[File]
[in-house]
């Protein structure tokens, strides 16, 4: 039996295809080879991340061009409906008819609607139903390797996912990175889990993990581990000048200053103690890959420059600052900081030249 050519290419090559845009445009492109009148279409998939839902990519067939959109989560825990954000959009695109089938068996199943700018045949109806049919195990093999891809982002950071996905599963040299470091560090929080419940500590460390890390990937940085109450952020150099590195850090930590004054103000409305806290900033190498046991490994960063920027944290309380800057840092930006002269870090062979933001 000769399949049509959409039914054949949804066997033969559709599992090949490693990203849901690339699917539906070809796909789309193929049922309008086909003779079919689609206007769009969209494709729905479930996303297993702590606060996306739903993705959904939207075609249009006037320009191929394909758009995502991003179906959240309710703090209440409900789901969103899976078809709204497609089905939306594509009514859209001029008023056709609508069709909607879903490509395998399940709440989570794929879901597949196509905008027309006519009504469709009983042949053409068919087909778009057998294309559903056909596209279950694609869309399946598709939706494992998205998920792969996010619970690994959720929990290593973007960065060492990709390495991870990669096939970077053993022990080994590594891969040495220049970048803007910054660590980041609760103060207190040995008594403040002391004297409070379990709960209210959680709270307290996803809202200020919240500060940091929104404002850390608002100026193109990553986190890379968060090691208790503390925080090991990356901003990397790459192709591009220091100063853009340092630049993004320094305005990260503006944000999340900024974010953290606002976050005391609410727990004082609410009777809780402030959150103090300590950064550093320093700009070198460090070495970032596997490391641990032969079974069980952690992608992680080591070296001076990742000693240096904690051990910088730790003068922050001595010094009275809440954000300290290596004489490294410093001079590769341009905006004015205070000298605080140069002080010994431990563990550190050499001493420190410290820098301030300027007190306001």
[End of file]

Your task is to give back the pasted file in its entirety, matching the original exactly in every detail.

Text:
[in-house]
């Protein structure tokens, strides 16, 4: 039996295809080879991340061009409906008819609607139903390797996912990175889990993990581990000048200053103690890959420059600052900081030249 050519290419090559845009445009492109009148279409998939839902990519067939959109989560825990954000959009695109089938068996199943700018045949109806049919195990093999891809982002950071996905599963040299470091560090929080419940500590460390890390990937940085109450952020150099590195850090930590004054103000409305806290900033190498046991490994960063920027944290309380800057840092930006002269870090062979933001 000769399949049509959409039914054949949804066997033969559709599992090949490693990203849901690339699917539906070809796909789309193929049922309008086909003779079919689609206007769009969209494709729905479930996303297993702590606060996306739903993705959904939207075609249009006037320009191929394909758009995502991003179906959240309710703090209440409900789901969103899976078809709204497609089905939306594509009514859209001029008023056709609508069709909607879903490509395998399940709440989570794929879901597949196509905008027309006519009504469709009983042949053409068919087909778009057998294309559903056909596209279950694609869309399946598709939706494992998205998920792969996010619970690994959720929990290593973007960065060492990709390495991870990669096939970077053993022990080994590594891969040495220049970048803007910054660590980041609760103060207190040995008594403040002391004297409070379990709960209210959680709270307290996803809202200020919240500060940091929104404002850390608002100026193109990553986190890379968060090691208790503390925080090991990356901003990397790459192709591009220091100063853009340092630049993004320094305005990260503006944000999340900024974010953290606002976050005391609410727990004082609410009777809780402030959150103090300590950064550093320093700009070198460090070495970032596997490391641990032969079974069980952690992608992680080591070296001076990742000693240096904690051990910088730790003068922050001595010094009275809440954000300290290596004489490294410093001079590769341009905006004015205070000298605080140069002080010994431990563990550190050499001493420190410290820098301030300027007190306001």